Pottery painting is a great way to use fine motor skills while promoting creativity and self-expression.
Knitting is a great way to promote fine motor skills and cognitive abilities since it is a repeated motion.
Knitting can be tricky for those who have never knitted before. If you or your loved one have never knit before, follow along with this beginner
11. Do Household Chores
Household chores can help older adults feel included in everyday activities, which can increase their mood and well-being.
Some easy household chores include:
- Sorting socks
- Folding hand towels
- Sweeping floors
- Folding laundry
12. Watch Favourite Movies/TV Shows
Letting your loved one watch their favourite movie or television show can provide a form of reminiscence therapy that uses sensory or visual cues from their past. It can help them remember happy memories and boost energy levels.
13. Play Solitaire
Solitaire mentally stimulates the brain and engages cognitive abilities such as problem-solving, attention to detail, and memory. Solitaire also requires players to make decisions, think about their actions, and strategize.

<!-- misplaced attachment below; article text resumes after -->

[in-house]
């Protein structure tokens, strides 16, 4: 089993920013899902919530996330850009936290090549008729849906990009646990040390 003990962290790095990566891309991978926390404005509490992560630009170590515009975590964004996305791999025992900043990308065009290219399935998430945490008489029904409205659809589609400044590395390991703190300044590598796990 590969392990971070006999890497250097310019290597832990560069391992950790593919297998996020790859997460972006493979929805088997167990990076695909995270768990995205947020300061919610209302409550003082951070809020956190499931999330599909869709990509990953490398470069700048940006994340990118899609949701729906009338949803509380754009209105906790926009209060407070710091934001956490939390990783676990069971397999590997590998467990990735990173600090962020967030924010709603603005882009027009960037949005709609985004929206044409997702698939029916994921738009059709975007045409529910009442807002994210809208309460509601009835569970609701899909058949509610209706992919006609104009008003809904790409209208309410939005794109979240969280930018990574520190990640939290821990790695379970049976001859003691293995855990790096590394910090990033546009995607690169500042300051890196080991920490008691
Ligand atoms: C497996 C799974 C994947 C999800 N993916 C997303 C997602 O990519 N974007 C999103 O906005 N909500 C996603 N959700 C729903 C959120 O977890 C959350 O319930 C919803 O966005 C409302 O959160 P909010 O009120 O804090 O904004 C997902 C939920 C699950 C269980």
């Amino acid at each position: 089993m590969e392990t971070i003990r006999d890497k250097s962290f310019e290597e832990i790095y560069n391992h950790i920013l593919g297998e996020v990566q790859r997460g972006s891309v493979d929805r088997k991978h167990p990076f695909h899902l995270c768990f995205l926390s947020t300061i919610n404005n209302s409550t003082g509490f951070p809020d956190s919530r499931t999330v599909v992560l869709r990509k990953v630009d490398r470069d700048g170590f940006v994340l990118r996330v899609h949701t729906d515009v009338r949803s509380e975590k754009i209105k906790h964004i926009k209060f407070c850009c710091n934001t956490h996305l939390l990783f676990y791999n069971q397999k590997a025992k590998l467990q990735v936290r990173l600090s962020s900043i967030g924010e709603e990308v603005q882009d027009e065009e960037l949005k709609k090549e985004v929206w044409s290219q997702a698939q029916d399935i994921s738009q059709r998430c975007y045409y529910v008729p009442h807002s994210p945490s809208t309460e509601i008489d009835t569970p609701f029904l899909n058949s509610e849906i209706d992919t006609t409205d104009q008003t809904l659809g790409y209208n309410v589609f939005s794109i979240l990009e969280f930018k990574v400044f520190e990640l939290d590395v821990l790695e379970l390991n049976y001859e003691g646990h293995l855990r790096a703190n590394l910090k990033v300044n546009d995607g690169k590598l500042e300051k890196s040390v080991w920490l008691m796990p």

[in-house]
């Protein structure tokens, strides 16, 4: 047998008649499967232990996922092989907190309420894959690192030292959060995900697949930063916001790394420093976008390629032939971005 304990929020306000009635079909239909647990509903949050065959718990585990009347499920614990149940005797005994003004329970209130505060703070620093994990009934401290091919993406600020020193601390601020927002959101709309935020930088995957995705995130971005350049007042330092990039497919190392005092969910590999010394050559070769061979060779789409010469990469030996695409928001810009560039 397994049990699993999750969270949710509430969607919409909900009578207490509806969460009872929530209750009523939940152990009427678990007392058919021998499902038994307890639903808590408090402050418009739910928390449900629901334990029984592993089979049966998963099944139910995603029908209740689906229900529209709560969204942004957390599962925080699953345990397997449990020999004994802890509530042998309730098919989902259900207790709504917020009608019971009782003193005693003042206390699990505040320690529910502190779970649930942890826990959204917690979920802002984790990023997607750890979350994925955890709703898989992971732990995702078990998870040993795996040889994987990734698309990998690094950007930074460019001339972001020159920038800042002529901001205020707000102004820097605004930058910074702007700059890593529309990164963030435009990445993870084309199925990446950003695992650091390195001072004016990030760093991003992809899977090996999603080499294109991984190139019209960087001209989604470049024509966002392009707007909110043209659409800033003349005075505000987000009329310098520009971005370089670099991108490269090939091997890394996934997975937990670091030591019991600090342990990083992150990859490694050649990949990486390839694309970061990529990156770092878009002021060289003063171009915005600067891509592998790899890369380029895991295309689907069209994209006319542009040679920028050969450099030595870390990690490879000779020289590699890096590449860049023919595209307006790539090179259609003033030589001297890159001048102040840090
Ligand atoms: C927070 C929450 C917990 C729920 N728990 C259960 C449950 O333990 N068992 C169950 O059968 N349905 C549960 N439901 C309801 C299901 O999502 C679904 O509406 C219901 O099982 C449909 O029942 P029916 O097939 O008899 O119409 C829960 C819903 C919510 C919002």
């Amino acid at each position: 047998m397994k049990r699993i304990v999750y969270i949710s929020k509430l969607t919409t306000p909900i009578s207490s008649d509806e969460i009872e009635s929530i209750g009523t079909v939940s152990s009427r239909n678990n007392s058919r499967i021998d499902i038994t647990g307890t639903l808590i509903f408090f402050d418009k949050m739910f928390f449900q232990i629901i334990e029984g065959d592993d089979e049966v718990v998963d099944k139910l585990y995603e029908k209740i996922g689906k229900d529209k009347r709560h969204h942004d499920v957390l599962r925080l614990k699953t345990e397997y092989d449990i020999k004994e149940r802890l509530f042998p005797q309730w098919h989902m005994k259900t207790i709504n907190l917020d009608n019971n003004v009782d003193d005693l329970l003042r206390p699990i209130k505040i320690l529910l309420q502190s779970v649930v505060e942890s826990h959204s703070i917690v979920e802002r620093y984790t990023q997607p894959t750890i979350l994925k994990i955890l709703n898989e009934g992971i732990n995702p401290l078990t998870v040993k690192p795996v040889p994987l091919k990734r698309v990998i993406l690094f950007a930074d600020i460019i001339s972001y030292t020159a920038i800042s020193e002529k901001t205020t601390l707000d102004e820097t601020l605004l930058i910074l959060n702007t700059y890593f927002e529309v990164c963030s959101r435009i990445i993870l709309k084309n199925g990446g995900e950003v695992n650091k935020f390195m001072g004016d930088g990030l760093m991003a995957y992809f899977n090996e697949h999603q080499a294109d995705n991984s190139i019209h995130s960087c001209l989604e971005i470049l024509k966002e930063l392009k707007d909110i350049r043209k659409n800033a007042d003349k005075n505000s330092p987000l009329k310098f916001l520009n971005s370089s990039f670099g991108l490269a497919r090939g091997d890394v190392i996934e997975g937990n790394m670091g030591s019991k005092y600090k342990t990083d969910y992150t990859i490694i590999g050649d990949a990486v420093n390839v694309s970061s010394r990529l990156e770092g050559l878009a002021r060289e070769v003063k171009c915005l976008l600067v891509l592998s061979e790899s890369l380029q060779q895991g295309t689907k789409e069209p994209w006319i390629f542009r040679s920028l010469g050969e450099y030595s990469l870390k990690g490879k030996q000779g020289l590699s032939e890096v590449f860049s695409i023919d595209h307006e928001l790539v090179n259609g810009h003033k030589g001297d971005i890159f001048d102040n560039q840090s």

Your loved one can play solitaire with a classic card deck or on the computer.
14. Card Matching
Card matching games can help train the brain as it requires your loved one to look at two seemingly identical images and look for minuscule differences.
Card game ideas:
- Match a Pair of Birds: A Memory Game
- Pick a Flower: A Memory Game
- Bob Ross: A Happy Little Memory Game
15. Make a Volcano
Making a volcano is a fun activity that will help maintain cognitive ability while lifting spirits.
- Volcano supplies: small bowl, cup, baking soda, dish soap, water, vinegar, red food colouring
Follow along with this video to see how to make a volcano so you can better relay the instructions to your loved one: